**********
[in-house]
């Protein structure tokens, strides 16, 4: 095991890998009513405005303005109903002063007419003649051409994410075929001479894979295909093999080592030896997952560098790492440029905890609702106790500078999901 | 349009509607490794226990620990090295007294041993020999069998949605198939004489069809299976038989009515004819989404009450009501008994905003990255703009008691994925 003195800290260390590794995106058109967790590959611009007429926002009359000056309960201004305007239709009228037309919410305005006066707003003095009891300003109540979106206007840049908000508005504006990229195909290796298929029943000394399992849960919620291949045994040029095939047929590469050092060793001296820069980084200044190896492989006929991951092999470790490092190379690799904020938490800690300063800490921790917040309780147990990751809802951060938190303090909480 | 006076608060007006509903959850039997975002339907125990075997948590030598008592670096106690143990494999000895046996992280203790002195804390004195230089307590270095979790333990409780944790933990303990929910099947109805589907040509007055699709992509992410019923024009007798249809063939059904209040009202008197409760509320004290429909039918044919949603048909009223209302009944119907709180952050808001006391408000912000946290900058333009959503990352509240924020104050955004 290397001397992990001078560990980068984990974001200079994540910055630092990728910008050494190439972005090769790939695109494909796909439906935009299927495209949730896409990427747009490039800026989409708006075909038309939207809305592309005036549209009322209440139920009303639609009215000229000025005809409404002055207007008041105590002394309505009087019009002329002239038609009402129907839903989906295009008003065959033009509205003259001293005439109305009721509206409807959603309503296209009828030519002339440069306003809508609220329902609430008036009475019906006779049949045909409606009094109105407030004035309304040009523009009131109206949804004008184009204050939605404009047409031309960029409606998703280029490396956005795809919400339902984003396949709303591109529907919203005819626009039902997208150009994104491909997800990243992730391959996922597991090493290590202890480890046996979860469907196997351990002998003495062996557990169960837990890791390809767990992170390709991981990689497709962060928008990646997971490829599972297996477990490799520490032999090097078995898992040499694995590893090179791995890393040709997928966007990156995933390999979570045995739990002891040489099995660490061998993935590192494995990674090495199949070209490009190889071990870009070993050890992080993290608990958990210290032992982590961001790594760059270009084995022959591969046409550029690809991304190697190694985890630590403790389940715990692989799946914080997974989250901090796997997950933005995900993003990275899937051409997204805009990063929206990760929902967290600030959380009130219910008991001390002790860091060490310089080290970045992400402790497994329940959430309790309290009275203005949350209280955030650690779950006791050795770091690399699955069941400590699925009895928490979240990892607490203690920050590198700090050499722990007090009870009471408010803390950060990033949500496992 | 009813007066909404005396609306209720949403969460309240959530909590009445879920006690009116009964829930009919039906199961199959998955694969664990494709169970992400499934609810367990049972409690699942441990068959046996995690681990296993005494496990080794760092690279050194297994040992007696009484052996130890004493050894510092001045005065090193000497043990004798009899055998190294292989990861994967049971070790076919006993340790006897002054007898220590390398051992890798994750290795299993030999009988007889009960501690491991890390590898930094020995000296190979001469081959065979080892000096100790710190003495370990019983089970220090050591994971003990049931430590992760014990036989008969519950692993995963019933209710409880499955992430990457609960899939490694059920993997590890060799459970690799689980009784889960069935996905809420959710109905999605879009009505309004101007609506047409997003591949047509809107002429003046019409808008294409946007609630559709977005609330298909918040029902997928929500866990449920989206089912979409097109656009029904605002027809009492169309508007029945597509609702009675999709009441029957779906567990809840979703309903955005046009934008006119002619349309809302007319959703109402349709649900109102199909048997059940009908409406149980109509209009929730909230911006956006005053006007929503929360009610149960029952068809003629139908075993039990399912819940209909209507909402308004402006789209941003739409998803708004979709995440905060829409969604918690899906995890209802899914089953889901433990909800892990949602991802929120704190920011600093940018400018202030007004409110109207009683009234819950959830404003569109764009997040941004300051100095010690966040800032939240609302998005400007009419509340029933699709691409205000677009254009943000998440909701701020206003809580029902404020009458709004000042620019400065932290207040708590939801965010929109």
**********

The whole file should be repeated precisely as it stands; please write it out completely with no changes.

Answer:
[in-house]
């Protein structure tokens, strides 16, 4: 095991890998009513405005303005109903002063007419003649051409994410075929001479894979295909093999080592030896997952560098790492440029905890609702106790500078999901 | 349009509607490794226990620990090295007294041993020999069998949605198939004489069809299976038989009515004819989404009450009501008994905003990255703009008691994925 003195800290260390590794995106058109967790590959611009007429926002009359000056309960201004305007239709009228037309919410305005006066707003003095009891300003109540979106206007840049908000508005504006990229195909290796298929029943000394399992849960919620291949045994040029095939047929590469050092060793001296820069980084200044190896492989006929991951092999470790490092190379690799904020938490800690300063800490921790917040309780147990990751809802951060938190303090909480 | 006076608060007006509903959850039997975002339907125990075997948590030598008592670096106690143990494999000895046996992280203790002195804390004195230089307590270095979790333990409780944790933990303990929910099947109805589907040509007055699709992509992410019923024009007798249809063939059904209040009202008197409760509320004290429909039918044919949603048909009223209302009944119907709180952050808001006391408000912000946290900058333009959503990352509240924020104050955004 290397001397992990001078560990980068984990974001200079994540910055630092990728910008050494190439972005090769790939695109494909796909439906935009299927495209949730896409990427747009490039800026989409708006075909038309939207809305592309005036549209009322209440139920009303639609009215000229000025005809409404002055207007008041105590002394309505009087019009002329002239038609009402129907839903989906295009008003065959033009509205003259001293005439109305009721509206409807959603309503296209009828030519002339440069306003809508609220329902609430008036009475019906006779049949045909409606009094109105407030004035309304040009523009009131109206949804004008184009204050939605404009047409031309960029409606998703280029490396956005795809919400339902984003396949709303591109529907919203005819626009039902997208150009994104491909997800990243992730391959996922597991090493290590202890480890046996979860469907196997351990002998003495062996557990169960837990890791390809767990992170390709991981990689497709962060928008990646997971490829599972297996477990490799520490032999090097078995898992040499694995590893090179791995890393040709997928966007990156995933390999979570045995739990002891040489099995660490061998993935590192494995990674090495199949070209490009190889071990870009070993050890992080993290608990958990210290032992982590961001790594760059270009084995022959591969046409550029690809991304190697190694985890630590403790389940715990692989799946914080997974989250901090796997997950933005995900993003990275899937051409997204805009990063929206990760929902967290600030959380009130219910008991001390002790860091060490310089080290970045992400402790497994329940959430309790309290009275203005949350209280955030650690779950006791050795770091690399699955069941400590699925009895928490979240990892607490203690920050590198700090050499722990007090009870009471408010803390950060990033949500496992 | 009813007066909404005396609306209720949403969460309240959530909590009445879920006690009116009964829930009919039906199961199959998955694969664990494709169970992400499934609810367990049972409690699942441990068959046996995690681990296993005494496990080794760092690279050194297994040992007696009484052996130890004493050894510092001045005065090193000497043990004798009899055998190294292989990861994967049971070790076919006993340790006897002054007898220590390398051992890798994750290795299993030999009988007889009960501690491991890390590898930094020995000296190979001469081959065979080892000096100790710190003495370990019983089970220090050591994971003990049931430590992760014990036989008969519950692993995963019933209710409880499955992430990457609960899939490694059920993997590890060799459970690799689980009784889960069935996905809420959710109905999605879009009505309004101007609506047409997003591949047509809107002429003046019409808008294409946007609630559709977005609330298909918040029902997928929500866990449920989206089912979409097109656009029904605002027809009492169309508007029945597509609702009675999709009441029957779906567990809840979703309903955005046009934008006119002619349309809302007319959703109402349709649900109102199909048997059940009908409406149980109509209009929730909230911006956006005053006007929503929360009610149960029952068809003629139908075993039990399912819940209909209507909402308004402006789209941003739409998803708004979709995440905060829409969604918690899906995890209802899914089953889901433990909800892990949602991802929120704190920011600093940018400018202030007004409110109207009683009234819950959830404003569109764009997040941004300051100095010690966040800032939240609302998005400007009419509340029933699709691409205000677009254009943000998440909701701020206003809580029902404020009458709004000042620019400065932290207040708590939801965010929109």